They have established a routine of talking after matches, so we can assume that Sir Alex Ferguson, presently in New York, has told David Moyes that every setback has a precedent at Manchester United and that no kind of angst his successor might be feeling now can equate with his own.
United lost 4-1, 5-1 and 6-1 to Manchester City in Ferguson’s time and the second of those scorelines, suffered at Maine Road 24 years ago yesterday, has many echoes of the indignity that befell Moyes on Sunday. It was Ferguson’s first away derby. He had new players – Mike Phelan, Paul Ince, Gary Pallister and Danny Wallace – on display. And the result prompted an inquisition severe enough to make Moyes’ afternoon at the Etihad look like a tea-party.
Emlyn Hughes had already awarded Ferguson the OBE – “Out Before Easter” – at the time and so severe was the onslaught that it’s quicker simply to name the journalists who offered Ferguson hope that he would survive that autumn. The Manchester Evening News’s David Meek, and Rob Shepherd, who filed for Today, ought to have their published observations framed on the wall.
Ferguson described years later how he had asked himself that day what he was doing wrong. “I was convinced the training was fine and the players’ general fitness was good,” he said. “Analysing my team selections, my preparations for matches and my tactics I couldn’t see a major fault.” He was driven into isolation and couldn’t face socialising: not even a quiet drink with his assistant Archie Knox.
The point being that it is folly to make too many grand pronouncements about the broader significance of what befell United on Sunday. Ferguson’s side turned the corner four months after that living hell at Maine Road and the same rules of unpredictability exist today. You’ve only got to look at who tops the Premier League – Arsenal – to know that much.
Moyes requires space – wide acres of it – to accomplish a task almost without precedent in the modern era. He is the first manager in the elite English league since Brian Clough at Leeds in 1974 to go into a club and be asked to defend someone else’s title. And though he offers a nod to Ferguson almost every time he opens his mouth to talk United, there is an unspoken truth about the quality of his inheritance. It is just nowhere near as enviable as last spring’s emphatic title success suggests.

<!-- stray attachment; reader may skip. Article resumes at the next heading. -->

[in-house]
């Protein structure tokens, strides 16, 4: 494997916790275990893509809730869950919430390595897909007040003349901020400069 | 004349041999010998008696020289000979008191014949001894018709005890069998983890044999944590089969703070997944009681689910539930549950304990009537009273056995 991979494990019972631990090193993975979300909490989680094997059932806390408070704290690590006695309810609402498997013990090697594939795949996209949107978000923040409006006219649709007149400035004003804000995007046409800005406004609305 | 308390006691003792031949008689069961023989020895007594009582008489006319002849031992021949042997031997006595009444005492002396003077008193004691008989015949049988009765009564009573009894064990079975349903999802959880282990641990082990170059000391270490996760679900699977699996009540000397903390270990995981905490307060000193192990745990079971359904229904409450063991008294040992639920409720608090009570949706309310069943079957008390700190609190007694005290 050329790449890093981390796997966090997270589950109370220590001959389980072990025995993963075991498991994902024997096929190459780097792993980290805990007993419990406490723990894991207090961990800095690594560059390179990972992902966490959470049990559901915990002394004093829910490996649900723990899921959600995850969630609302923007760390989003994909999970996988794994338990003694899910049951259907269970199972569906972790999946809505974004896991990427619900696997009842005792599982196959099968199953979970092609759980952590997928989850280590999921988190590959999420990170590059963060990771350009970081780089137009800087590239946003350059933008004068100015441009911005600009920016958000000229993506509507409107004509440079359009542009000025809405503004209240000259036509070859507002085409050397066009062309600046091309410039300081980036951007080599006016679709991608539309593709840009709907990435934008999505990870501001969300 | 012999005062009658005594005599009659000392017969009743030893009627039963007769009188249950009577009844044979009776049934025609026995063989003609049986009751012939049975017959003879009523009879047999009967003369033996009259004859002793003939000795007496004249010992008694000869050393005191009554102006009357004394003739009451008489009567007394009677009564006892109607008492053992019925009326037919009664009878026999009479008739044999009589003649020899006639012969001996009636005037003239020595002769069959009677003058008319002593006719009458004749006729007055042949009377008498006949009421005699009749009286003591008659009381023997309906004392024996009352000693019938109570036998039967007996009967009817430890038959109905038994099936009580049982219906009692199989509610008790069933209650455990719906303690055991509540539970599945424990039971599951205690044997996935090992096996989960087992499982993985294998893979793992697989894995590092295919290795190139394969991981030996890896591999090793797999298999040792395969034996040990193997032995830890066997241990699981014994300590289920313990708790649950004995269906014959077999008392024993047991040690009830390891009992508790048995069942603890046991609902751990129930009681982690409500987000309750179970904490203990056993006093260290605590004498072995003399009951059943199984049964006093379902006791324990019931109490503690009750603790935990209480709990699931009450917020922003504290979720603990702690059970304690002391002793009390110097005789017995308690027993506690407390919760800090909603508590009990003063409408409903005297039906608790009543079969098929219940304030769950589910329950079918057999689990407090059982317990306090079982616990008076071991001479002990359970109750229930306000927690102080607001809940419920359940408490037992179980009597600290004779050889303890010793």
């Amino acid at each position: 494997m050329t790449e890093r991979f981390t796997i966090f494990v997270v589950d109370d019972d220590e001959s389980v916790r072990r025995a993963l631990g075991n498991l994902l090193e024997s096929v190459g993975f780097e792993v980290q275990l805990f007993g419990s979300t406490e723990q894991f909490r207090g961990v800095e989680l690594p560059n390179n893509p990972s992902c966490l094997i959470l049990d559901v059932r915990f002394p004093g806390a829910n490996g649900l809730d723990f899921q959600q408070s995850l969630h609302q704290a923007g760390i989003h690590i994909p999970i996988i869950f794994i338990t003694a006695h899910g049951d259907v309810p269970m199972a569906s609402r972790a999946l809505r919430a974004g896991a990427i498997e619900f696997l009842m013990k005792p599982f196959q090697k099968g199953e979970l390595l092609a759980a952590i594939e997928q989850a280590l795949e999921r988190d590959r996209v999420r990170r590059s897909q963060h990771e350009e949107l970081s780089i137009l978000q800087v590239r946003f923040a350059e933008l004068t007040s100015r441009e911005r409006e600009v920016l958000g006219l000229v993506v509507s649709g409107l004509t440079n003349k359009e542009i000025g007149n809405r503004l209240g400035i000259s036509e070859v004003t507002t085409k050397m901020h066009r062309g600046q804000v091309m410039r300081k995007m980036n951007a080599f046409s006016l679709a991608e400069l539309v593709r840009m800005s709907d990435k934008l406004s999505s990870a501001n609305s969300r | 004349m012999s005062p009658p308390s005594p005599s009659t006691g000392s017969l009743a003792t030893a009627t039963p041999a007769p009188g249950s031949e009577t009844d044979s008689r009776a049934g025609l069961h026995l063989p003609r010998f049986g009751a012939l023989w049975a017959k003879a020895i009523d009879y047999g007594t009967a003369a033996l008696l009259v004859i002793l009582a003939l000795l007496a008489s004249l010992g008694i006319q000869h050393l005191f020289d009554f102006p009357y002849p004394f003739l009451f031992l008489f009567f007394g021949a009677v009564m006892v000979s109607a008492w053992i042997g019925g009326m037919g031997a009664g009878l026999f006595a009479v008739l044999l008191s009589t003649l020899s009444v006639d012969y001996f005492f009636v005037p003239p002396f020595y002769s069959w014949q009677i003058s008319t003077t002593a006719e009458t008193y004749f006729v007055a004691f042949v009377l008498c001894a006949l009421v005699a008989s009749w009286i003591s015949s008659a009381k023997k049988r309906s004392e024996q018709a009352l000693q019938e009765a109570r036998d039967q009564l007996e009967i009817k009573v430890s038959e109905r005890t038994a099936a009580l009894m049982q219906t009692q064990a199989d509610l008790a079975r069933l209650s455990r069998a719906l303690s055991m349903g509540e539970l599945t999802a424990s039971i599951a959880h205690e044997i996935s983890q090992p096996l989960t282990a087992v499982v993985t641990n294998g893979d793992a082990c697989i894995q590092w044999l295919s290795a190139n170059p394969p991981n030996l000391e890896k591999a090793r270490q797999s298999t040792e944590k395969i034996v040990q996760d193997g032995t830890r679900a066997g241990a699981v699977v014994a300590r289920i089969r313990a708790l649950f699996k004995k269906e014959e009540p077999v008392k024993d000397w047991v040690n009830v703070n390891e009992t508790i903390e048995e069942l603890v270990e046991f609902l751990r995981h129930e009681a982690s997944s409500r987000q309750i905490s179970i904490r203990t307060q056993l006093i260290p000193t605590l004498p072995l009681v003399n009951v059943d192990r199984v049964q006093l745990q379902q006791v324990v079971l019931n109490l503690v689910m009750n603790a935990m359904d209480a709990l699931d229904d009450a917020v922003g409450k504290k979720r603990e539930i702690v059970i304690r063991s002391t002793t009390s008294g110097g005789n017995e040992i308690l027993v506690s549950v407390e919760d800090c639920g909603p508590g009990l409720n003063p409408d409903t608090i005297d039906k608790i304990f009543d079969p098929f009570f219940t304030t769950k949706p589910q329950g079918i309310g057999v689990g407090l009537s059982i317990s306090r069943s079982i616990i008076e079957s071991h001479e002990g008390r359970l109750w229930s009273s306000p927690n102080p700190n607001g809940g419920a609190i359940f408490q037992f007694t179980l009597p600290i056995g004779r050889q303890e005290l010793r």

The cold fact is that Moyes has acquired a squad equipped with only two game-changing players – Wayne Rooney and Robin van Persie – and one that was propelled to the title in a weak Premier League last May by the sheer bloody will of the man who has now walked away from it all. Ferguson’s ferocious resolve to avenge the manner of the club’s deposition by City – all the players will tell you about the Churchillian moment when he climbed aboard the team bus home from Sunderland on 13 May 2012 – created a heady mix of fervour and fear in his men’s minds. He made them better than they were. Patrice Evra was not wearing a smile when he told me last December: “He’ll sack us all if we give up this lead.” United had just gone six points clear at the time. You can’t inherit that mind-set. It’s not available in the transfer market.
We know that Moyes can engender that kind of sentiment, too, even though the 10 per cent drop off in intensity from his players on Sunday was shocking to behold. “The moment your relationship broke down there was no way back,” his Everton midfielder Lee Carsley once said – and Moyes has brought to United a work ethic hewn from even harder granite than Ferguson’s. “No one else is doing this now,” he would tell his Everton players as he threw them into a hard training session while other clubs would be engaged in a warm-down on Mondays. The United players will tell you that training has become more intense – and contrary to a few of the rumours swirling around, they do not seem to be averse to it. Rooney has said publicly that he likes the change. Van Persie has done so privately.